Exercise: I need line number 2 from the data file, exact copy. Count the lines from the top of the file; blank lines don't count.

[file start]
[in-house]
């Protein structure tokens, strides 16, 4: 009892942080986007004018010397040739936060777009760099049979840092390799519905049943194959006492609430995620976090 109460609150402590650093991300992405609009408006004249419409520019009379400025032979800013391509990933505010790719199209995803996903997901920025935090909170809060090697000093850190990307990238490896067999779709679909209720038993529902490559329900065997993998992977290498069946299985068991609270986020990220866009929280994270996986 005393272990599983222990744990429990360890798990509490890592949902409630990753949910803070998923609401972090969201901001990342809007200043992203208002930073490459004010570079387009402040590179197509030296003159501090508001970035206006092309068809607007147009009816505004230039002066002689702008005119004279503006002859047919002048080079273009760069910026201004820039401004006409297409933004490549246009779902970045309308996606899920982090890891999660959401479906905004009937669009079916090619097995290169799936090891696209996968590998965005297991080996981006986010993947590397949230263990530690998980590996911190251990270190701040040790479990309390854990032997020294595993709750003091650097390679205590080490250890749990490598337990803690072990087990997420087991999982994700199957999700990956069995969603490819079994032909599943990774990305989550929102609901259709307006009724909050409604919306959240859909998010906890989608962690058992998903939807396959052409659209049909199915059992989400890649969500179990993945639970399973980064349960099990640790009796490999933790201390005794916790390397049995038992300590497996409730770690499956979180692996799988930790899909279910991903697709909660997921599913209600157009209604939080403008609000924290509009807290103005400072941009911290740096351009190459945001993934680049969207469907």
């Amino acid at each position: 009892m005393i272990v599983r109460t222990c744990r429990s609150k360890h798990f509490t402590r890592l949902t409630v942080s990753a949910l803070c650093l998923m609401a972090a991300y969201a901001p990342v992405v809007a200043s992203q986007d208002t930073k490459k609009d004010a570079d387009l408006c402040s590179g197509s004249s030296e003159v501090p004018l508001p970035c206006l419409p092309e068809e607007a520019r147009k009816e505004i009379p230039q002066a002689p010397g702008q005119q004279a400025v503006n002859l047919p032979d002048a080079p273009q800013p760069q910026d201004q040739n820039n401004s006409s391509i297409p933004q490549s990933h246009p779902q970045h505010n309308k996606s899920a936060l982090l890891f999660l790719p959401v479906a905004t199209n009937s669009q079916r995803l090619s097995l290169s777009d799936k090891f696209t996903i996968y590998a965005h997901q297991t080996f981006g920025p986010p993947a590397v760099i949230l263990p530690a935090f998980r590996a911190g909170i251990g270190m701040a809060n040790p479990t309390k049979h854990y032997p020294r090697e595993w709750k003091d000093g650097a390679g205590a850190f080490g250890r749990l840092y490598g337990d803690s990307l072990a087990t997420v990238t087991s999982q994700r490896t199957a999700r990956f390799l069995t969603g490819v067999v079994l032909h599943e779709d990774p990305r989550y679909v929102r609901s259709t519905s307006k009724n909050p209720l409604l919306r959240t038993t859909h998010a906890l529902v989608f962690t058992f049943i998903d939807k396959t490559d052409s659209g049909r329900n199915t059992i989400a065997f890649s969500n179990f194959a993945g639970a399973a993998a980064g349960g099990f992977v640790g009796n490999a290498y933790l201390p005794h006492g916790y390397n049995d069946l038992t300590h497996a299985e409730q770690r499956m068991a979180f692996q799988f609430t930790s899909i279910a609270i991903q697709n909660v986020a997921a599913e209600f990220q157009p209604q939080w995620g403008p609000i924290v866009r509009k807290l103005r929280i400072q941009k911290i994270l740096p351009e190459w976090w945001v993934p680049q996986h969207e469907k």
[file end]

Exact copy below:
């Protein structure tokens, strides 16, 4: 009892942080986007004018010397040739936060777009760099049979840092390799519905049943194959006492609430995620976090 109460609150402590650093991300992405609009408006004249419409520019009379400025032979800013391509990933505010790719199209995803996903997901920025935090909170809060090697000093850190990307990238490896067999779709679909209720038993529902490559329900065997993998992977290498069946299985068991609270986020990220866009929280994270996986 005393272990599983222990744990429990360890798990509490890592949902409630990753949910803070998923609401972090969201901001990342809007200043992203208002930073490459004010570079387009402040590179197509030296003159501090508001970035206006092309068809607007147009009816505004230039002066002689702008005119004279503006002859047919002048080079273009760069910026201004820039401004006409297409933004490549246009779902970045309308996606899920982090890891999660959401479906905004009937669009079916090619097995290169799936090891696209996968590998965005297991080996981006986010993947590397949230263990530690998980590996911190251990270190701040040790479990309390854990032997020294595993709750003091650097390679205590080490250890749990490598337990803690072990087990997420087991999982994700199957999700990956069995969603490819079994032909599943990774990305989550929102609901259709307006009724909050409604919306959240859909998010906890989608962690058992998903939807396959052409659209049909199915059992989400890649969500179990993945639970399973980064349960099990640790009796490999933790201390005794916790390397049995038992300590497996409730770690499956979180692996799988930790899909279910991903697709909660997921599913209600157009209604939080403008609000924290509009807290103005400072941009911290740096351009190459945001993934680049969207469907």